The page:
Series: Goddess War #2
Published by Tor Teen on October 14, 2014
Genres: Fantasy, Young Adult
My Reviews in this series: Antigoddess
*This book was provided by the Publisher for review. No compensation was provided and all opinions are strictly my own.
Ares, God of War, is leading the other dying gods into battle. Which is just fine with Athena. She's ready to wage a war of her own, and she's never liked him anyway. If Athena is lucky, the winning gods will have their immortality restored. If not, at least she'll have killed the bloody lot of them, and she and Hermes can die in peace.
Cassandra Weaver is a weapon of fate. The girl who kills gods. But all she wants is for the god she loved and lost to return to life. If she can't have that, then the other gods will burn, starting with his murderer, Aphrodite.
The alliance between Cassandra and Athena is fragile. Cassandra suspects Athena lacks the will to truly kill her own family. And Athena fears that Cassandra's hate will get them ALL killed.
The war takes them across the globe, searching for lost gods, old enemies, and Achilles, the greatest warrior the world has ever seen. As the struggle escalates, Athena and Cassandra must find a way to work together. Because if they can't, fates far worse than death await.
Dying and warring Gods of Olympus done young adult style
Athena what you do, you do so well
Whether it’s do something right or do something wrong – this gal doesn’t do things by halves. I like Athena – to me she is the ultimate star of the show. While the books so far really have seemed to center around both Athena and Cass. This time around I was so much more interested in Athena (likely because Cass annoyed the snot out of me). Athena has her failings as it seems the book tries to make abundantly clear that “gods” have just as many flaws as an average person, but their mistakes just tend to impact people way more. I love the struggles that we see Athena go through in trying to lead this motley group of humans and gods against the other set of gods. I adore how stubborn and strong (or even bull headed at times) she can be on some fronts but then also how vulnerable she can be in others. One particular scene with her and Hermes tweaked my heartstrings so much. While I can’t say I was entirely too happy with some of the choices she makes regarding her and Odysseus I can see where she’s coming from but still hey I’m not going to agree with her on her reasoning. Seize what you want I say!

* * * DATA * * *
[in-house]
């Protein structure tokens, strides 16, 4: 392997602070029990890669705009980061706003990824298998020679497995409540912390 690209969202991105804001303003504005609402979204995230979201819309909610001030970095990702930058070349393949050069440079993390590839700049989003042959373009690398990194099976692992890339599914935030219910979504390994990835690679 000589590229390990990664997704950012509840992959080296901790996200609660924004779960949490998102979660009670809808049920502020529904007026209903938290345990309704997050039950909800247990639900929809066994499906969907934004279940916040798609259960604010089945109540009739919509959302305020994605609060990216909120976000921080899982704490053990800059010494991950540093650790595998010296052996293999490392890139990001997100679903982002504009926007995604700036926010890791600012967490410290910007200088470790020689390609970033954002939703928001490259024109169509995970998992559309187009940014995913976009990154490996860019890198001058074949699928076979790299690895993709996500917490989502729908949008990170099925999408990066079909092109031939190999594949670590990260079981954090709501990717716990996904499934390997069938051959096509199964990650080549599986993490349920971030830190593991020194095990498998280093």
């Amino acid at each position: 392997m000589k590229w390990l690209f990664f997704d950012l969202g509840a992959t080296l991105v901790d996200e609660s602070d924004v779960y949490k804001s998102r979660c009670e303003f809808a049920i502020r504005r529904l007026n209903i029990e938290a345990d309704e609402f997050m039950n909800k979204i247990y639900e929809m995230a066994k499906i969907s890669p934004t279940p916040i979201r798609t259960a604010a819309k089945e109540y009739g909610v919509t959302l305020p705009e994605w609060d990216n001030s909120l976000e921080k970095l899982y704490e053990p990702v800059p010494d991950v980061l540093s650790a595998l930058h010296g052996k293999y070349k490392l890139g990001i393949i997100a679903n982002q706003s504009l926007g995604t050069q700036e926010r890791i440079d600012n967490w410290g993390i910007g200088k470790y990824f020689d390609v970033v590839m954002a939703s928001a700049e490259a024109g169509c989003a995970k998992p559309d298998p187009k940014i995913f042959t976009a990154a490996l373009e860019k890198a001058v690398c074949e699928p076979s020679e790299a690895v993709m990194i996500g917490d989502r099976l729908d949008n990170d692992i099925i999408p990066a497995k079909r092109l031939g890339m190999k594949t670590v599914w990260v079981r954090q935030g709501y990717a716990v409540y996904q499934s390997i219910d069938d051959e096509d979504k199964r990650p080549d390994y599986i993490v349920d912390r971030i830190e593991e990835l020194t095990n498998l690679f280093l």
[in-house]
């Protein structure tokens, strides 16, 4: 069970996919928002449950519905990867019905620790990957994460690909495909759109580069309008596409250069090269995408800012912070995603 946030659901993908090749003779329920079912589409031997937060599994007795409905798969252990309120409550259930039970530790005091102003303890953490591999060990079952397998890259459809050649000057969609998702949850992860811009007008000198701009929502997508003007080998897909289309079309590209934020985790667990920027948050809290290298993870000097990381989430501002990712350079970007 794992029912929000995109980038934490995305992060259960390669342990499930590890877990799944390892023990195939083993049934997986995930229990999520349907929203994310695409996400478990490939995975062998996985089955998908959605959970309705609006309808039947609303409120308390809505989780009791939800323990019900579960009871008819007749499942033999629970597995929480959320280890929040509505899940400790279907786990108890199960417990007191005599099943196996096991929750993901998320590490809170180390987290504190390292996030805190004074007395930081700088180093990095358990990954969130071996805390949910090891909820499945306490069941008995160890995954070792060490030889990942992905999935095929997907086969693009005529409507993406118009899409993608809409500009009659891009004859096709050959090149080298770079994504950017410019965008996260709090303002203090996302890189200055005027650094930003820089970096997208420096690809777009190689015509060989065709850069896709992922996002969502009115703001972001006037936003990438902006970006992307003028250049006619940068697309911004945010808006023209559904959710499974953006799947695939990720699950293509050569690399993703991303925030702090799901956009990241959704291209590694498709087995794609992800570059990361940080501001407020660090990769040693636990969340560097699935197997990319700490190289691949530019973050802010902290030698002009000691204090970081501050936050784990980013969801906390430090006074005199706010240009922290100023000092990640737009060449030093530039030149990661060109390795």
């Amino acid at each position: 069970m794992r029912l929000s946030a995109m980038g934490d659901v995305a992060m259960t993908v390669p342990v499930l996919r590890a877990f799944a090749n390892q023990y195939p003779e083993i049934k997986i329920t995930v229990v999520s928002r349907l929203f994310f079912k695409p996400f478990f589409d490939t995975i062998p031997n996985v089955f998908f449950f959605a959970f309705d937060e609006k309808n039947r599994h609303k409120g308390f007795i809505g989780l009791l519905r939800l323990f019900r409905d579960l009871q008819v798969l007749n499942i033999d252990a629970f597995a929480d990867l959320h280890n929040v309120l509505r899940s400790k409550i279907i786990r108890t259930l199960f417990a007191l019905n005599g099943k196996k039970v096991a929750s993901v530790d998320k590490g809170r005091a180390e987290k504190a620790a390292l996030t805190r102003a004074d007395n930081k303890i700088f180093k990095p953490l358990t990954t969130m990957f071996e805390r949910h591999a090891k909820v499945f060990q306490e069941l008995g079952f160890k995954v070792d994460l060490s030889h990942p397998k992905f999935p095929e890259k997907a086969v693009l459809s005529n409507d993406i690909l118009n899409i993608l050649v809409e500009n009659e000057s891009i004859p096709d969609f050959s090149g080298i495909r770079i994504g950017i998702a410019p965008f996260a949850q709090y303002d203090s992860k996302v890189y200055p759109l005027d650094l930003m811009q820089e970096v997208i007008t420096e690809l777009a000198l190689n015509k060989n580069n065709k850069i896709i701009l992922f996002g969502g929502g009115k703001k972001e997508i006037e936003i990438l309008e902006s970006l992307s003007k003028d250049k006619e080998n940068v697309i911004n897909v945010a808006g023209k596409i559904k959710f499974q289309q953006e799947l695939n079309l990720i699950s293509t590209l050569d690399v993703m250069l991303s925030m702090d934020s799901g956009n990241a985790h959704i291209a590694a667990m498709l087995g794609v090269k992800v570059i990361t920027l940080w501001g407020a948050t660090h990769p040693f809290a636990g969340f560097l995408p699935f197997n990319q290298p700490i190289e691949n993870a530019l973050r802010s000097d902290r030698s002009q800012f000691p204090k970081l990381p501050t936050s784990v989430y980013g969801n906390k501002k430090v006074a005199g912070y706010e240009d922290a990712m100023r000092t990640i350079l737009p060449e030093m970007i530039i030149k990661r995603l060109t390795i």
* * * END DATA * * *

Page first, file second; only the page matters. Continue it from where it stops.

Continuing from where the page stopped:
Sometimes you just wanna smack that pouty look off someone’s face
Who? Why Cass I tell you! View Spoiler »Suffice to say the loss of her love Aidan (even though she hates him also) and the acquiring of her original memories have « Hide Spoiler turned Cass into this bitter anger ball. Just reading her scenes sometimes was like a trip to the dentist to have a sour tooth pulled that leaves this nasty abscess behind that you can’t treat with anything! Did she annoy me that much – yeah, she did, she really did. I’m quite sure that was the exact intention and response the author was trying to get out of me. And it worked, oh boy did it work. Cass only has one thing on her mind really and that’s revenge. In a way she is almost unrecognizable to me from the original character I knew and liked in the first book. I’m one of those readers that has a really hard time enjoying a book if I’m not enjoying reading a specific character – but luckily Cass is not the only point of view that we read from, and not everything centers around her part of the storyline. So my rating is unfortunately a direct reflection of mostly Cass. – This was still a great book and I definitely plan on reading the next one – but I can’t get over how annoyed I was most of the time and I personally don’t like to be annoyed for the bulk of a reading experience.
More Hermes, Odysseus and party please!
I really enjoyed the snippets of Hermes and Odysseus I got this time around so much so that I wish there could have been more from them. I’m thinking that we might see much more of Hermes taking the spot light in the next book but that also might be wishful thinking on my part. I found myself ultimately only really caring about Athena, Hermes and Odysseus in this book and I know some of that is because I didn’t like Cass’ attitude in Mortal Gods but I also felt like I needed more of a presence from the other secondary characters. They were so very second fiddle that I couldn’t bring myself to care much about them.
Why do second books cliff hang me so?
I’m not a fan of the second book cliffhangers. Indeed you could say I hate them. Rarely are they ever done in a way that leaves me “wanting” more. Do I want to continue reading – yes. But am I left with a feeling of dissatisfaction? – even more so yes. It is really something I see mostly in young adult books and perhaps its part of the reason why more and more lately I find myself only reading the first book in a YA series. I am not a patient person. I think there must surely be a way to avoid cliffhangers at the end of series novels.